Making a Traveling Photo Journal
Making a Traveling Photo Journal
"The Journal of the Photographic Society, later the Royal Photographic Society, was first published on 3 March 1853 and it has been published continuously ever since. The magazine's title was changed with volume 5 (1859) when it was re-named The Photographic Journal and this was recently updated to the RPS Journal. The publication is the oldest photographic periodical in the world. For much of the magazine's history it had an influence that went far beyond the society and a print run considerably in excess of the society's membership. The magazine has had its circulation ABC audited since 2010" Wikipedia
Here is an idea that is not only very interesting but can provide for a host of future projects including a book project or even for a blog that can feature regular updates.
One talented photographer who is currently doing her own journal is Vonda Jensen, creator of Photography's Traveling Journal and where this article's inspiration is drawn from.
I urge you to visit her Facebook page for more information about this intriguing and inspiring project.
The idea is to get a journal, take some photographs of where you live and anything that you deem noteworthy, write something about the photos, the location, time and date, photographic technical details about each shot and about yourself.
Then after getting in touch with other photographers around the world and after getting their consent, send them the journal with instructions for each to do the same and pass it to another photographer in another destination.
The project should feature a time frame like lets say a year or two upon which it should be returned to you and you can begin not only exploring the many beautiful and interesting photographs and accounts and get to use it as you wish but begin to know each individual contributor.
The hard part is contacting the many participants which will be needed for the project to be a successful one since it should "travel" literary around the globe and the pictures should reflect this.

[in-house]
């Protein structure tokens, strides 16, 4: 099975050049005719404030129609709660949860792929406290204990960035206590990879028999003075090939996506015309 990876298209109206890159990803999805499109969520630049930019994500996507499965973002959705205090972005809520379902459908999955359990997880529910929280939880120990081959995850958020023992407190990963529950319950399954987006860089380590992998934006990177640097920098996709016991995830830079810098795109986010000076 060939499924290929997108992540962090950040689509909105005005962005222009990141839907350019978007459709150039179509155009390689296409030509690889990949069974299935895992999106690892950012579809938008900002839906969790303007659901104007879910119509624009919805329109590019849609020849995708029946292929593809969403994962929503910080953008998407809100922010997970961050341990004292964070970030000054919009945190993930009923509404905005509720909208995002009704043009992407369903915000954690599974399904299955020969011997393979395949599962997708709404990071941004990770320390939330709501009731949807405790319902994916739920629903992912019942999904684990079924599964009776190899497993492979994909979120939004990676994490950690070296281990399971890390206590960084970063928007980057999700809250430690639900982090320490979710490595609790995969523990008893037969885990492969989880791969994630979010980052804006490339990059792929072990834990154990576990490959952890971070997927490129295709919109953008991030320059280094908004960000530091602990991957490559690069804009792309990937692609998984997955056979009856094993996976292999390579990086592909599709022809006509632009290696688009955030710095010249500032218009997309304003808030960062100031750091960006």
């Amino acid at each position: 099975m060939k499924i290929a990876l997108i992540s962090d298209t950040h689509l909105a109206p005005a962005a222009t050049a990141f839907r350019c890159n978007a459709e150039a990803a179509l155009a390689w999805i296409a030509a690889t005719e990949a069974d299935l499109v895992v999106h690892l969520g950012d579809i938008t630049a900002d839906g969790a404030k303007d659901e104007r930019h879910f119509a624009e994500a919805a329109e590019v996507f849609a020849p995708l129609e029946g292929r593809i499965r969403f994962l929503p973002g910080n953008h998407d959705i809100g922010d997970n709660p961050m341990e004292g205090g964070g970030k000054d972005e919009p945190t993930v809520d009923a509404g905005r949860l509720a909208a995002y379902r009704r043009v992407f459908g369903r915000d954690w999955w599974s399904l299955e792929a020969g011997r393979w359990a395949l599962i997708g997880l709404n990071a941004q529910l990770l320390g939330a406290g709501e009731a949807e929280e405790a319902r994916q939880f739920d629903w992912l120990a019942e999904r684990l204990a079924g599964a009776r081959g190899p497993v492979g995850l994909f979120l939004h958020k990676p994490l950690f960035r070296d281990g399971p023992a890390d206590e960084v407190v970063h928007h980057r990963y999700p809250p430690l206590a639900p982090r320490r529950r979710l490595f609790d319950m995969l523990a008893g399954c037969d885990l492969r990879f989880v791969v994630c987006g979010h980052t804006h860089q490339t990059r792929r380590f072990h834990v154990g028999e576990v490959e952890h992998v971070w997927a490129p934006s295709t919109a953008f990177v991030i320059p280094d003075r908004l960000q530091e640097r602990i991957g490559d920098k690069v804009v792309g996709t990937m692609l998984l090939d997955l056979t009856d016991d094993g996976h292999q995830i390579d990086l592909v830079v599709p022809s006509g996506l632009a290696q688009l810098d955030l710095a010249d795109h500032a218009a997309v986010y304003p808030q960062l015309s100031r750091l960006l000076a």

There is really no telling how the project will evolve and how interesting the results will be but one thing is sure, it will get you "closer" to many others who share the same photographic passion as yourself and may even make you some new lifelong friends.
Off course if the project ends up as a business venture like as a book, it goes without mentioning that all photographers should get credit for their work and perhaps share of the income but this should not be the principal driving force behind its creation.
It should rather be a sharing experience of an art which is practiced around the world and loved by many.
Just imagine what it can accomplish. From images of far and distant places, exotic views, interesting aspects and first hand details about each person involved in it to a personal, first hand travel account.
Other variations can be made such as allotting a set time frame for each photographer to do the shots, write and send it along to a pre-determined number of locations and so on. A one country project or each of the fifty states for example and so on.
This project is very similar to "Photograph The World in One Day" also called "This is my Country" in which many photographers from around the world take one specific photograph of something that is unique and truly representational of their location and everything ,once collected, is shared with the rest of the world via a publication or a blog.
The main difference is that this traveling journal project does not set a limit of only one photograph or during one day only.
It is also very similar to several photographic journals (publications) that feature regular articles and images from contributors all over the planet, but this is definitely more personal and to an extent more creative.
As the originator of the project you should include a list of all participants with their contact information so that one photographer knows who to send the journal to next, as well as including a proposed itinerary.
Plan ahead, do diligent research, get the consent of everyone, share the credits and look forward to the journal's return to you once the project is completed.
There are literary thousands of photographic projects but this one in particular ranks among the most innovative, creative and worthy ones.
Even if you do it in a very limited basis you are sure to get many gratifying pictures and stories from its conclusion and if for nothing more than your own personal gratification think of it as a way of sharing your photographic passion with like minded individuals and to have had the privilege of "meeting them".
- Travel Photography Tips -- National Geographic
Get travel photography tips from photographer Robert Caputo in this photo field guide from National Geographic.
© 2014 Luis E Gonzalez
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